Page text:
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Caulerpa taxifolia, the "killing seaweed", has disrupted the natural balance of the marine ecosystem of the Mediterranean and has led to serious problems for tourism along some coasts. Its massive development is the result of an increase in eutrophication caused by industrial growth and intensive farming methods.

The international standing of the project is illustrated by the fact that project results presented at the 1997 International Conference on "Progress in Oceanography of the Mediterranean Sea" held in Rome became the subject of articles in Science, La Recherche, Focus, Science et Avenir, Earth, and others, and are shortly to be published as a special issue of the international journal, Progress in Oceanography.

The second phase, MATER, is coordinated by André Monaco at the University of Perpignan in France. "MATER is large," says André Monaco. "It involves over 300 scientists from 13 different countries based in 54 separate laboratories and has a budget of E11 million. By the end of 1999, besides many laboratory experiments and model development, we will have spent over 1000 days at sea collecting and analysing data on the physical, chemical and biological processes that help shape the ecosystems of the sea."

At its half-way stage, MATER was already on course to live up to the example set by its pilot project. In April and May 1998, 42 participants from 13 laboratories in 5 countries (Spain, France, Italy, UK and Morocco) successfully completed a crucial High Frequency Flux Experiment (HFFE) in the Alboran Sea. The area of study was a small 'box' of the sea near the town of Málaga at the point where inflowing Atlantic waters meet the quieter waters of the Mediterranean. This makes it a special area particularly well suited to studying the relationship between water properties, biological processes and biogeochemical fluxes. Three fixed stations were set up to take a range of measurements (bacterial content, level of organic matter, oxygen content, suspended matter, primary production, phytoplankton levels and radio-tracer levels) every three or four days. The study area was also monitored daily by satellite remote sensing to detect local water circulation patterns and temperature and salinity variations. "The experiment was completed on June 1st 1998, after successful recovery of all the mooring arrays," explains Miguel Canals of the University of Barcelona, who was responsible for the HFFE in the Alboran Sea. "The team of scientists involved achieved a 100% sampling efficiency and preliminary results show that the experiment happened to coincide with a major spring bloom." Final analysis of the data is expected by the end of 1999.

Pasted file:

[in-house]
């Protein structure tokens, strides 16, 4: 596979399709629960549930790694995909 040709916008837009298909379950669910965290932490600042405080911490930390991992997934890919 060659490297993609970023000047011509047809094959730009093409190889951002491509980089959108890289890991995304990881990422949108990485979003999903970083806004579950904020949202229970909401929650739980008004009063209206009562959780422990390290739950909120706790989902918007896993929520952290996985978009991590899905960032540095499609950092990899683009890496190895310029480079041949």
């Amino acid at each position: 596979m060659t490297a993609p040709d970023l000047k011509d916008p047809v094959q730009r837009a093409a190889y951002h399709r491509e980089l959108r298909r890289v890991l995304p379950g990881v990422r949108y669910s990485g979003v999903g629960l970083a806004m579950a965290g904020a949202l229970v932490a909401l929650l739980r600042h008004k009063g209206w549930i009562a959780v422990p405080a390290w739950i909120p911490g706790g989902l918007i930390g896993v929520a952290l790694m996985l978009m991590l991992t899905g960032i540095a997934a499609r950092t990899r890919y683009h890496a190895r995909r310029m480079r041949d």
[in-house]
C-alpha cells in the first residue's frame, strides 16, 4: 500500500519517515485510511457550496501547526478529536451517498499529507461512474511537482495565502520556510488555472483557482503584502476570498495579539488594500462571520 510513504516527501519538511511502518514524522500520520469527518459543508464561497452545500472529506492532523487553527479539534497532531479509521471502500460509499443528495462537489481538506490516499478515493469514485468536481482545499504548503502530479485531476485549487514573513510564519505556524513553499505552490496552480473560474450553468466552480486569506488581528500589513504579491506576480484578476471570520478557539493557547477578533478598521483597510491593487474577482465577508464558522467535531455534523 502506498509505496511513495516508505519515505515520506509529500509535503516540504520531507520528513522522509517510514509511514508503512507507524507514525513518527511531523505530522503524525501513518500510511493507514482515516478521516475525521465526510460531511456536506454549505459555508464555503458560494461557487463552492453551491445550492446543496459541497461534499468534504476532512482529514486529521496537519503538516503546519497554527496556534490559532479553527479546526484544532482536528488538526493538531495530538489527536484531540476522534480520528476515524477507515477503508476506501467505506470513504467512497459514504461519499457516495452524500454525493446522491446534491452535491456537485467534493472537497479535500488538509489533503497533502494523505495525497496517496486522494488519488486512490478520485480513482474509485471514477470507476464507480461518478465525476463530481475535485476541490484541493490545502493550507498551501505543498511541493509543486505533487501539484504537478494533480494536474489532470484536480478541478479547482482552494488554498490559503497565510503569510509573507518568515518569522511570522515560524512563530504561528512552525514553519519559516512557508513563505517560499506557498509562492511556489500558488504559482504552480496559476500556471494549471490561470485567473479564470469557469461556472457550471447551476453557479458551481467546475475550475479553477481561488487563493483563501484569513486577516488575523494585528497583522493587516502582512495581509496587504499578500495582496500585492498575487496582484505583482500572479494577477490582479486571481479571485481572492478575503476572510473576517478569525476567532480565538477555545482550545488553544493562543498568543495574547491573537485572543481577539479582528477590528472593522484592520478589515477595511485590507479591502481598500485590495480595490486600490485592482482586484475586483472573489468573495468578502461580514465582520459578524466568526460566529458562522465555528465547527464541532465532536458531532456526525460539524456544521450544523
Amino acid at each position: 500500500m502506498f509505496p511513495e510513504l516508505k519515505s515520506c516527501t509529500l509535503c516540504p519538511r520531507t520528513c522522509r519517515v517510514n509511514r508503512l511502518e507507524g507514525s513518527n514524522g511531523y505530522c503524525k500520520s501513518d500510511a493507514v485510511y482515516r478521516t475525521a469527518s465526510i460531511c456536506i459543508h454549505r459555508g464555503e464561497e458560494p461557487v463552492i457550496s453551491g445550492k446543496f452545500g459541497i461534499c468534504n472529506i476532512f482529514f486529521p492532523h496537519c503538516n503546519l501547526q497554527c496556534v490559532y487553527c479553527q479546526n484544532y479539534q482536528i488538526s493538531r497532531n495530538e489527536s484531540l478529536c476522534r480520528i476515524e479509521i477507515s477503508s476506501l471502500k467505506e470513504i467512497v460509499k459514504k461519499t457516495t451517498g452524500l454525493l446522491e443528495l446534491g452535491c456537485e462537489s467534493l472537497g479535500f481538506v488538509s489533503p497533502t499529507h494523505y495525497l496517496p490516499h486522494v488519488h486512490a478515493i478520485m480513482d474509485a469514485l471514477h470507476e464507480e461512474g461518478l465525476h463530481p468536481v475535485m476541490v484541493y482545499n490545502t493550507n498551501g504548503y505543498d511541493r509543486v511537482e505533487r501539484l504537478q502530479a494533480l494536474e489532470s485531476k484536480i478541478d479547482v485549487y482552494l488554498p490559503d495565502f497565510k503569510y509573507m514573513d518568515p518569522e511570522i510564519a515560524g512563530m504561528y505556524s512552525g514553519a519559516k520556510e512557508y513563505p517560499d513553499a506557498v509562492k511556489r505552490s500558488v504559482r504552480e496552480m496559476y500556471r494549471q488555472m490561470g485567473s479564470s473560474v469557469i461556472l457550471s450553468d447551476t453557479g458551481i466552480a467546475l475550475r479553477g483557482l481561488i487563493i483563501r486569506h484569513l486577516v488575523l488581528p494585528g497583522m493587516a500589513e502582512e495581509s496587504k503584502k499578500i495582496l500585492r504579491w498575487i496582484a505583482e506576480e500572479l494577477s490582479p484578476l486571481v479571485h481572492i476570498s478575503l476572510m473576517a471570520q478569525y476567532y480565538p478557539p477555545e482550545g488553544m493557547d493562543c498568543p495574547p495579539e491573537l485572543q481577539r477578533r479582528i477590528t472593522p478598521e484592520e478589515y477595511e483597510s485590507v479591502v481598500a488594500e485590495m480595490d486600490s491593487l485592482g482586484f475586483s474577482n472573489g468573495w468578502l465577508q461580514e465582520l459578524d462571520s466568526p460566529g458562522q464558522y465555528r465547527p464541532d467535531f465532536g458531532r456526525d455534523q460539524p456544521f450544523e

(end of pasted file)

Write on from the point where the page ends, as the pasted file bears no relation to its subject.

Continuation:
Project Title:  
Mediterranean Targeted Project I (MTP-I) 1993-1996

Mediterranean Targeted Project II-Mass Transfer and Ecosystem Response (MTP 2 - MATER) 1996-1999

Programmes:
Marine Science and Technology (MAST 3)

Contract Reference: MAS3960051

CORDIS databaseFor more information on this project,
go to the Cordis database Record